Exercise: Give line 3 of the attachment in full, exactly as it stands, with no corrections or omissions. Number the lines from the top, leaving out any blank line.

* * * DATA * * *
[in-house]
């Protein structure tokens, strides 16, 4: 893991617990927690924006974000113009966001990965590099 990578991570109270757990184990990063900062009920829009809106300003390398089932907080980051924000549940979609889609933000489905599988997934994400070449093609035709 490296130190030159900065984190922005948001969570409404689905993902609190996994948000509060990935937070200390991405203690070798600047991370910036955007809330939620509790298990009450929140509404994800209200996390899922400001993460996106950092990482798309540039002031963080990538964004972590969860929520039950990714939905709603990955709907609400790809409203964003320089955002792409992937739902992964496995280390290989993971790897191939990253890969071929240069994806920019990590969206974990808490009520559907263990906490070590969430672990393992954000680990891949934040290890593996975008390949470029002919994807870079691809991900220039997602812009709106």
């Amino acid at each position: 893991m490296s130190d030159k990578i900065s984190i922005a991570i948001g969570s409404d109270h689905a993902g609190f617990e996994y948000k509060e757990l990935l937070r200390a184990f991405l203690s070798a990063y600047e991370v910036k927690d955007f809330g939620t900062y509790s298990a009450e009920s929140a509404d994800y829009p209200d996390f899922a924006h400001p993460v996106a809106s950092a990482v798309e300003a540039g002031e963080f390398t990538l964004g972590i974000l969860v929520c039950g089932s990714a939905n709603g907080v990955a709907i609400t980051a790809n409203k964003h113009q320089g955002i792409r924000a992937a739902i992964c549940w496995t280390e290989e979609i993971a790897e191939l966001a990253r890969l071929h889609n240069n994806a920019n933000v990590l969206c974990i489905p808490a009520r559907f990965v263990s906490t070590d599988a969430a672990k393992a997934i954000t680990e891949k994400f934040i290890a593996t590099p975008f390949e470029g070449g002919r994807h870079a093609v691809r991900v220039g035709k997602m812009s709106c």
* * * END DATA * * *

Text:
């Amino acid at each position: 893991m490296s130190d030159k990578i900065s984190i922005a991570i948001g969570s409404d109270h689905a993902g609190f617990e996994y948000k509060e757990l990935l937070r200390a184990f991405l203690s070798a990063y600047e991370v910036k927690d955007f809330g939620t900062y509790s298990a009450e009920s929140a509404d994800y829009p209200d996390f899922a924006h400001p993460v996106a809106s950092a990482v798309e300003a540039g002031e963080f390398t990538l964004g972590i974000l969860v929520c039950g089932s990714a939905n709603g907080v990955a709907i609400t980051a790809n409203k964003h113009q320089g955002i792409r924000a992937a739902i992964c549940w496995t280390e290989e979609i993971a790897e191939l966001a990253r890969l071929h889609n240069n994806a920019n933000v990590l969206c974990i489905p808490a009520r559907f990965v263990s906490t070590d599988a969430a672990k393992a997934i954000t680990e891949k994400f934040i290890a593996t590099p975008f390949e470029g070449g002919r994807h870079a093609v691809r991900v220039g035709k997602m812009s709106c």